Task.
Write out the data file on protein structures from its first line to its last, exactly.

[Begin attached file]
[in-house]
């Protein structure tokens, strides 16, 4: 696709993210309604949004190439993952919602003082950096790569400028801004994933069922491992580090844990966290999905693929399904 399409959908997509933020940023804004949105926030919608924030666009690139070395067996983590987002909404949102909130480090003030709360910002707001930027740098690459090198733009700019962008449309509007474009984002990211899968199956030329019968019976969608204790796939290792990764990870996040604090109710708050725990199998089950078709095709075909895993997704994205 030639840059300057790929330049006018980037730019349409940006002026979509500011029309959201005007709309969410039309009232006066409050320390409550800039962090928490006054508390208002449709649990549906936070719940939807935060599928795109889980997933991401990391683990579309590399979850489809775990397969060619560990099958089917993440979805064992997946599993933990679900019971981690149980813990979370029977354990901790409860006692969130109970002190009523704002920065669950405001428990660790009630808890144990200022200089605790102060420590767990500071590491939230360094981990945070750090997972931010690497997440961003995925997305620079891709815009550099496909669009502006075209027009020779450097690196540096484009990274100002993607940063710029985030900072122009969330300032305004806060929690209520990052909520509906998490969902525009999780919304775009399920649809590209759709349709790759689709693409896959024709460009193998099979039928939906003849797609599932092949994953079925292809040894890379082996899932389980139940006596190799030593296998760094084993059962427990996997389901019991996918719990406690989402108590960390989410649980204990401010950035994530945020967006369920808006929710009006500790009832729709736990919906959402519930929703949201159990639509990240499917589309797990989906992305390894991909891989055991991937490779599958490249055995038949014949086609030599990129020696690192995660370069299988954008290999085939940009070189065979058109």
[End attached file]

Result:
[in-house]
């Protein structure tokens, strides 16, 4: 696709993210309604949004190439993952919602003082950096790569400028801004994933069922491992580090844990966290999905693929399904 399409959908997509933020940023804004949105926030919608924030666009690139070395067996983590987002909404949102909130480090003030709360910002707001930027740098690459090198733009700019962008449309509007474009984002990211899968199956030329019968019976969608204790796939290792990764990870996040604090109710708050725990199998089950078709095709075909895993997704994205 030639840059300057790929330049006018980037730019349409940006002026979509500011029309959201005007709309969410039309009232006066409050320390409550800039962090928490006054508390208002449709649990549906936070719940939807935060599928795109889980997933991401990391683990579309590399979850489809775990397969060619560990099958089917993440979805064992997946599993933990679900019971981690149980813990979370029977354990901790409860006692969130109970002190009523704002920065669950405001428990660790009630808890144990200022200089605790102060420590767990500071590491939230360094981990945070750090997972931010690497997440961003995925997305620079891709815009550099496909669009502006075209027009020779450097690196540096484009990274100002993607940063710029985030900072122009969330300032305004806060929690209520990052909520509906998490969902525009999780919304775009399920649809590209759709349709790759689709693409896959024709460009193998099979039928939906003849797609599932092949994953079925292809040894890379082996899932389980139940006596190799030593296998760094084993059962427990996997389901019991996918719990406690989402108590960390989410649980204990401010950035994530945020967006369920808006929710009006500790009832729709736990919906959402519930929703949201159990639509990240499917589309797990989906992305390894991909891989055991991937490779599958490249055995038949014949086609030599990129020696690192995660370069299988954008290999085939940009070189065979058109």